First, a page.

rudiecantfailtomakeyousquart
pixography:

Salvador Dali ~ "The Enigma of William Tell," 1933

Sexuality and death; words that are usually unassociated come together with close relation in Salvador Dali’s piece “The Enigma of William Tell.” This painting was created using pathos to affect people in sense of their emotions. It also makes one attracted to the strange and unusual pairing of two emotions that are rarely brought together in the same setting. With this masterpiece, Dali has portrayed an image with exaggerated sexuality while simultaneously enforcing an overall sense of malice. In creating this work of art, he has attempted to enforce his controversial belief that sexuality and death are in close relation to one another.  <source>

pixography:

Salvador Dali ~ "The Enigma of William Tell," 1933

Sexuality and death; words that are usually unassociated come together with close relation in Salvador Dali’s piece “The Enigma of William Tell.” This painting was created using pathos to affect people in sense of their emotions. It also makes one attracted to the strange and unusual pairing of two emotions that are rarely brought together in the same setting. With this masterpiece, Dali has portrayed an image with exaggerated sexuality while simultaneously enforcing an overall sense of malice. In creating this work of art, he has attempted to enforce his controversial belief that sexuality and death are in close relation to one another.  <source>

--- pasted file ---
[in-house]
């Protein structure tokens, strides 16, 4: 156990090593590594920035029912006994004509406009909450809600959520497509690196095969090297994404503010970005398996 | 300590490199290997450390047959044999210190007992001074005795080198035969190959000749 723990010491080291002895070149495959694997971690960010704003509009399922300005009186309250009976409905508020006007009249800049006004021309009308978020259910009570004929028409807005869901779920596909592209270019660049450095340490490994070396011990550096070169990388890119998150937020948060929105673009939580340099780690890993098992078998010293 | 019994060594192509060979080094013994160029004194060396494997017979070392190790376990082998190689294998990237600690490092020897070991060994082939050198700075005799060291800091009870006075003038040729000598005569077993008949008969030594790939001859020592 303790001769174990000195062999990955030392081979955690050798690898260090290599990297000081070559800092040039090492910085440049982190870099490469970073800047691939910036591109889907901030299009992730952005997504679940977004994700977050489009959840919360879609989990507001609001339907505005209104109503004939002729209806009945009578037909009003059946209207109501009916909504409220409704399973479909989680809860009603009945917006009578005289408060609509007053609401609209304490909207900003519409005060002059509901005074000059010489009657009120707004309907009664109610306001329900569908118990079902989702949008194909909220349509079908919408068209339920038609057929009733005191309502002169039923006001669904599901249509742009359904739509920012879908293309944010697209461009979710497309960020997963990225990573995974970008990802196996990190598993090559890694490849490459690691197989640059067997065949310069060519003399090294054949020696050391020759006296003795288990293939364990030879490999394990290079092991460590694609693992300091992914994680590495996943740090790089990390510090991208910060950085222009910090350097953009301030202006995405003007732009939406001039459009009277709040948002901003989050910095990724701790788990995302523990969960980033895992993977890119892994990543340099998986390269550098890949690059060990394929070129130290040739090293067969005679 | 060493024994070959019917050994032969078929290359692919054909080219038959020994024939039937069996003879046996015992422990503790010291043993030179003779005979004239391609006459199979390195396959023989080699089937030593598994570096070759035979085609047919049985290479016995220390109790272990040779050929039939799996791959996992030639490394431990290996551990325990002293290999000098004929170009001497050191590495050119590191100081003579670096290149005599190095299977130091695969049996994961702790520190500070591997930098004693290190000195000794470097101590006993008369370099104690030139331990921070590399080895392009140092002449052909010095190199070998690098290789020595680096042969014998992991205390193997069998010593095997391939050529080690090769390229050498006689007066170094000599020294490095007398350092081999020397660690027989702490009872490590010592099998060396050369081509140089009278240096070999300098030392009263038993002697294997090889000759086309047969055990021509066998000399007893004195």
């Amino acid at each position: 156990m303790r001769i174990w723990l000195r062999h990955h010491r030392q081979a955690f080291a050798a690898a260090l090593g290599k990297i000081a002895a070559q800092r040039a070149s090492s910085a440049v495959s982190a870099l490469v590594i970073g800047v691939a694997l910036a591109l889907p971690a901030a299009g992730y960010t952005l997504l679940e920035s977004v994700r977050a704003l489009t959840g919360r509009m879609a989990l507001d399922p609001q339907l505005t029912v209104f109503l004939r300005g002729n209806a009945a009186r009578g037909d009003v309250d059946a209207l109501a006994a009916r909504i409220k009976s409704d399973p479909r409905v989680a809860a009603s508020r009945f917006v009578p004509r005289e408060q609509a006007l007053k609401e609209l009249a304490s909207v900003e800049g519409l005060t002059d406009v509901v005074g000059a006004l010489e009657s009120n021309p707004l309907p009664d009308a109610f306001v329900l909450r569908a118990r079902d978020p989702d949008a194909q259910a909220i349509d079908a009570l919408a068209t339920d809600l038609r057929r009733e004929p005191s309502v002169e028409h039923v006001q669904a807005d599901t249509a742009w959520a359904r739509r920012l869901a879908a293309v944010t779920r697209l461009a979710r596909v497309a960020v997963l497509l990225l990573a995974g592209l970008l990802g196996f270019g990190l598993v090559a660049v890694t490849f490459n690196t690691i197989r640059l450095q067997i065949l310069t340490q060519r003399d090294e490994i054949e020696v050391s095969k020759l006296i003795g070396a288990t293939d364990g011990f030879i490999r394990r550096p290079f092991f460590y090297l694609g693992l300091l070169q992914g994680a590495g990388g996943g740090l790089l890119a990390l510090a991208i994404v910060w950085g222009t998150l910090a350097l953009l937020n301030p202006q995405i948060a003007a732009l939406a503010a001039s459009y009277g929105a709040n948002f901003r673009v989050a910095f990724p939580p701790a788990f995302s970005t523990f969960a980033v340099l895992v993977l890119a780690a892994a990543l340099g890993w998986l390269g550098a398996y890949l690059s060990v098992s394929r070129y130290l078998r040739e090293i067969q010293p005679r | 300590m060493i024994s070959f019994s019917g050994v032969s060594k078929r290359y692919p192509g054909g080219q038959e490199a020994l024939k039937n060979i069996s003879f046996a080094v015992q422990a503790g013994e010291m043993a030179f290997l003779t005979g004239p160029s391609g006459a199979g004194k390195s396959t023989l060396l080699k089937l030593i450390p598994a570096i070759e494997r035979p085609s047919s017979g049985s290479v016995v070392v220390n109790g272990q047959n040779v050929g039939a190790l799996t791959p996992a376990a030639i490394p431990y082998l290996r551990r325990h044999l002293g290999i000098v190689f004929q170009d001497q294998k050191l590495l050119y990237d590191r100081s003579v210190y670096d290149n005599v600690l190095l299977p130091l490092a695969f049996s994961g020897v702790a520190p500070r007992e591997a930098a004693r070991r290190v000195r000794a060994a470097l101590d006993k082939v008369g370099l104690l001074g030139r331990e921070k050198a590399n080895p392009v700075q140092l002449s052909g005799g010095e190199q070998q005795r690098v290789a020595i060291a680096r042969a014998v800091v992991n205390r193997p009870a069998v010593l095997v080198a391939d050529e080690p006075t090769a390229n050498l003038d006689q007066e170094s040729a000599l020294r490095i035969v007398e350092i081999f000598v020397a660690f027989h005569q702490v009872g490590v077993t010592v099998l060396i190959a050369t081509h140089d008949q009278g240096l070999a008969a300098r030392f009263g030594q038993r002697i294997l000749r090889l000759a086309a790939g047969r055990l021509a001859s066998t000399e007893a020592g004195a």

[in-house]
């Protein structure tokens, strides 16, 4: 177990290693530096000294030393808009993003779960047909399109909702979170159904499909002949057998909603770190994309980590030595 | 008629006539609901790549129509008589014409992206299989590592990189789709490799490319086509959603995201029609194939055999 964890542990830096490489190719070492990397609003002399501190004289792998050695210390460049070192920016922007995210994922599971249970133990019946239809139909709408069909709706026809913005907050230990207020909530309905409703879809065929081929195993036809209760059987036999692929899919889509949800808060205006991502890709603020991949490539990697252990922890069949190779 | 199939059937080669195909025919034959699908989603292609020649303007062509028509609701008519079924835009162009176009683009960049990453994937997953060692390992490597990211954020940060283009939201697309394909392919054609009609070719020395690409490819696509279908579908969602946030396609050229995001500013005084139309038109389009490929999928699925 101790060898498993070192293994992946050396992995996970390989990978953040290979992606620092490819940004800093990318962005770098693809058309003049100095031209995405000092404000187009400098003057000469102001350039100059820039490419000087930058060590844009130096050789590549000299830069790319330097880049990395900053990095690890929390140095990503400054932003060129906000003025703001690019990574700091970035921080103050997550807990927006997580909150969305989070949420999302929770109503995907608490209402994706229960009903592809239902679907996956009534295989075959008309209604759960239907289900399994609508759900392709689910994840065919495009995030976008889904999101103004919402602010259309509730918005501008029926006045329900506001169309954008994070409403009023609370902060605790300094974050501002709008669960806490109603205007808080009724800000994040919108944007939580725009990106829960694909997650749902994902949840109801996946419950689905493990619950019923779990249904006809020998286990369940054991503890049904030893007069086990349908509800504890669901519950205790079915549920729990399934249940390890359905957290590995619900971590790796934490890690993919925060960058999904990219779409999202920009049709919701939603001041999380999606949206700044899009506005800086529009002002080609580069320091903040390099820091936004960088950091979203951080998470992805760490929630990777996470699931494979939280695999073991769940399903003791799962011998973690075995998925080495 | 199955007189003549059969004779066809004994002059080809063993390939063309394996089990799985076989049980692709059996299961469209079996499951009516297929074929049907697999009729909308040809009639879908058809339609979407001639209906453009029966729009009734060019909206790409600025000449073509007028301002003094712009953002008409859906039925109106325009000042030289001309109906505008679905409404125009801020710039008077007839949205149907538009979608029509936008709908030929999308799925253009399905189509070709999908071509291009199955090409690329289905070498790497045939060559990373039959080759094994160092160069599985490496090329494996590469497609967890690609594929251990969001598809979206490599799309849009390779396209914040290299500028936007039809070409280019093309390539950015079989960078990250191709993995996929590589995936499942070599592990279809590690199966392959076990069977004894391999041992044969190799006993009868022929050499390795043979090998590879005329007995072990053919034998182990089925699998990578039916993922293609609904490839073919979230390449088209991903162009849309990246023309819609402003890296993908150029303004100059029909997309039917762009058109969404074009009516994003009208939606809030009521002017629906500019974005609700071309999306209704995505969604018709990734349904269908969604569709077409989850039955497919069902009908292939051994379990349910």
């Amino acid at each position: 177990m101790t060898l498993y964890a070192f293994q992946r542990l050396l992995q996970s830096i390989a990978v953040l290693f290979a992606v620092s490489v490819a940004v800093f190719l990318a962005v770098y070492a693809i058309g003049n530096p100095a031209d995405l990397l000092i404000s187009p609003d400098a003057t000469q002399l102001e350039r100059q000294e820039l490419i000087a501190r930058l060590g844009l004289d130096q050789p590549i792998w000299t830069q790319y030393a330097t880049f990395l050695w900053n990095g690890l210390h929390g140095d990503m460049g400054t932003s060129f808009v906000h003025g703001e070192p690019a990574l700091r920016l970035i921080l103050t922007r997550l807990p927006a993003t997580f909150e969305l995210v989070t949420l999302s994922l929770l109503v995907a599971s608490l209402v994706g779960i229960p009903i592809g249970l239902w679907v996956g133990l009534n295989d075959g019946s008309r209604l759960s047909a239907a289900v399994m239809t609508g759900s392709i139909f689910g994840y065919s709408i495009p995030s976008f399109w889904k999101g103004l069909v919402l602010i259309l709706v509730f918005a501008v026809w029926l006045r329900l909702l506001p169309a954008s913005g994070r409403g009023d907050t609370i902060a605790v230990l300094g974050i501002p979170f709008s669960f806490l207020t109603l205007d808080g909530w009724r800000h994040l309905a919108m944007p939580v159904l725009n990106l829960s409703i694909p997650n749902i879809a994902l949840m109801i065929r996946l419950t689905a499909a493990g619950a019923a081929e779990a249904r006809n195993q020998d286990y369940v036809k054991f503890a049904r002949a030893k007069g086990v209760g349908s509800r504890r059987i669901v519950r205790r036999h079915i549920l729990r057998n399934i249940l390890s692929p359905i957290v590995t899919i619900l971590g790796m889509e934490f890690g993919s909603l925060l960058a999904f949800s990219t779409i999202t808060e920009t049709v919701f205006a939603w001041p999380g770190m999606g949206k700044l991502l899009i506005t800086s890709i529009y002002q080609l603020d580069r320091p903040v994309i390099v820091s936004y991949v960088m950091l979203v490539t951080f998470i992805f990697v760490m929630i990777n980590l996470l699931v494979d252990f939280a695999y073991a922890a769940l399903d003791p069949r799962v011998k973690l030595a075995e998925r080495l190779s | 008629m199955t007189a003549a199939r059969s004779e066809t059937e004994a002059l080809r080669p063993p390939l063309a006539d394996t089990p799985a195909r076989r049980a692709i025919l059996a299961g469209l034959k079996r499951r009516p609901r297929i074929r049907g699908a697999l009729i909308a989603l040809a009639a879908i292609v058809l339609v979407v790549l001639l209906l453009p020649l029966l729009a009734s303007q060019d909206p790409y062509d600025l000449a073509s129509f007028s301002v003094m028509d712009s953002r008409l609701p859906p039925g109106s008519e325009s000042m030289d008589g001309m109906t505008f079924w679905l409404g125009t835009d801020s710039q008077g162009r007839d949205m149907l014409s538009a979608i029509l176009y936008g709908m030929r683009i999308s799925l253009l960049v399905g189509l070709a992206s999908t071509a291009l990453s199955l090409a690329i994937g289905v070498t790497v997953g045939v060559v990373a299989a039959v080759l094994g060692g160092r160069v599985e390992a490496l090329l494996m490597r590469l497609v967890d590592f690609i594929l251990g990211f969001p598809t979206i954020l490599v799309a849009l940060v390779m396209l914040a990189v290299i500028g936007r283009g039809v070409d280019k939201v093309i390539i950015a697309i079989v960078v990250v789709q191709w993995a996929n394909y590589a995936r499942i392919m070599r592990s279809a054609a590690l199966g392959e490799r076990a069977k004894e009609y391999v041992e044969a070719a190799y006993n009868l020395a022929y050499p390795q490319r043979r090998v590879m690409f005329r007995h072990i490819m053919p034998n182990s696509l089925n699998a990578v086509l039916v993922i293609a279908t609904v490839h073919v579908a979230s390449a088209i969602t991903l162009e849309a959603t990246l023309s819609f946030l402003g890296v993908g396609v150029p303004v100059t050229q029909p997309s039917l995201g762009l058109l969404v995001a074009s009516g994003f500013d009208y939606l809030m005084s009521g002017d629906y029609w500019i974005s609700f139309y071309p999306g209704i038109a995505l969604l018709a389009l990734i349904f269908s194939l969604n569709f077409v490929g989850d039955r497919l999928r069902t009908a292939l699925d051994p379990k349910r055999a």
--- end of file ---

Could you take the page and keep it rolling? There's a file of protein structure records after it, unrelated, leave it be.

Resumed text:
fantagraphics
beouija:

I’m in the latest issue of the French magazine Télérama, which is devoted entirely to Shakespeare. I chose the women in Shakespeare as the subject I wanted to illustrate most &amp; so got to do this fun spread on women in general and Lady Macbeth, Portia &amp; Ophelia in particular. Thank you to AD Catherine Le Gallou. (There are a lot of amazing illustrators in this issue, including Christophe Blain &amp; Gipi!)

beouija:

I’m in the latest issue of the French magazine Télérama, which is devoted entirely to Shakespeare. I chose the women in Shakespeare as the subject I wanted to illustrate most & so got to do this fun spread on women in general and Lady Macbeth, Portia & Ophelia in particular. Thank you to AD Catherine Le Gallou. (There are a lot of amazing illustrators in this issue, including Christophe Blain & Gipi!)